The National Construction Code (NCC) is a uniform set of technical provisions for the design, construction and performance of buildings and plumbing and drainage systems throughout Australia.

Building act legislation has requirements about materials and workmanship being carried out in a professional and workmanlike fashion and being fit for purpose. However, whether it is a mandatory requirement for the builder to provide corrosion protection of the exposed steel is ambiguous and difficult to identify.

The deemed to satisfy provisions within NCC 2022 require all structural steel for Class 1 and 10 building to have an industrial level of corrosion protection and the systems nominated all require abrasive blast cleaning to a high level of cleanliness.

It is estimated that savings of between 15 and 35% of the cost of corrosion could be realised, i.e., between US$375 and $875 billion annually on a global basis (NACE International, 2016).

If corrosion is left unabated:

  • Structural defect can occur where the areas of aggressive pitting can be shown to compromise the structural integrity of the steel.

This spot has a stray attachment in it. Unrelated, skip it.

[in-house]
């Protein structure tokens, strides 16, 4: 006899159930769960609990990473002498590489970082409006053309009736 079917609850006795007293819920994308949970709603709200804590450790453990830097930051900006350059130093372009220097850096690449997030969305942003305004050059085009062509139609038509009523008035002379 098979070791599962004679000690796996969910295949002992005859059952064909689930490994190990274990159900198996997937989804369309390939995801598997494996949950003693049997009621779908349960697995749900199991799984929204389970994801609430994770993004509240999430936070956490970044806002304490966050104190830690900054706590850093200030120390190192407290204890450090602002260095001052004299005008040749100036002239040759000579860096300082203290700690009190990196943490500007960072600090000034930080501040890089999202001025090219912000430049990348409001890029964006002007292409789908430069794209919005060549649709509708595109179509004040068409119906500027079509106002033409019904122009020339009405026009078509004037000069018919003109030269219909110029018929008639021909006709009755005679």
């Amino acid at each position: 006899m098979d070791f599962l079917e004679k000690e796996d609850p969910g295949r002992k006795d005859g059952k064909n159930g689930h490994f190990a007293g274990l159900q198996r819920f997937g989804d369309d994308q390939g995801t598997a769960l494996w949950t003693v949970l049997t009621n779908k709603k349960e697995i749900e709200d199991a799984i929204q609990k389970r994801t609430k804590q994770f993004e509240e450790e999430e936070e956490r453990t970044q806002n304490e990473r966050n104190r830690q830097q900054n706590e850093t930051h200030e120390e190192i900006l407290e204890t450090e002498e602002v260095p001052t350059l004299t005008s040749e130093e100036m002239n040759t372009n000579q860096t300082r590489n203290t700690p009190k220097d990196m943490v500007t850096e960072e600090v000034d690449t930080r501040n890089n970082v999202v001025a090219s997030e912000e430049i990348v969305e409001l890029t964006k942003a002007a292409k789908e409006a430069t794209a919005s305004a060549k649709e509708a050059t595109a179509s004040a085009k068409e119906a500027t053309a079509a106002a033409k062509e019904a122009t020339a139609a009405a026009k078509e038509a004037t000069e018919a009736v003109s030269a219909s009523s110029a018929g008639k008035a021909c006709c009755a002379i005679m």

• Possible resultant damage occurs, presenting as delamination of concrete, tiling, or damage to other adjacent materials.

In repairing corrosion:

  • Costs are borne by Owners rather than installers, where corrosion issues are likely identified after expiry of a warranty liability period.
  • Costs are significantly more (between 4x and 10x cost) than the cost of getting the right protection system first time.
  • Even after considerable cost, repair options often never meet the required durability due to poor access and inability to achieve sound surface preparation.

At the ACA, we are committed to keep our corrosion community informed of changes that impact on the way asset owners and contractors need to address changing legislation, building codes and standards. The ACA is working with the corrosion industry to advocate for appropriate corrosion prevention and protection as well as for a qualified workforce to implement corrosion controls.

Credit: Justin Rigby.


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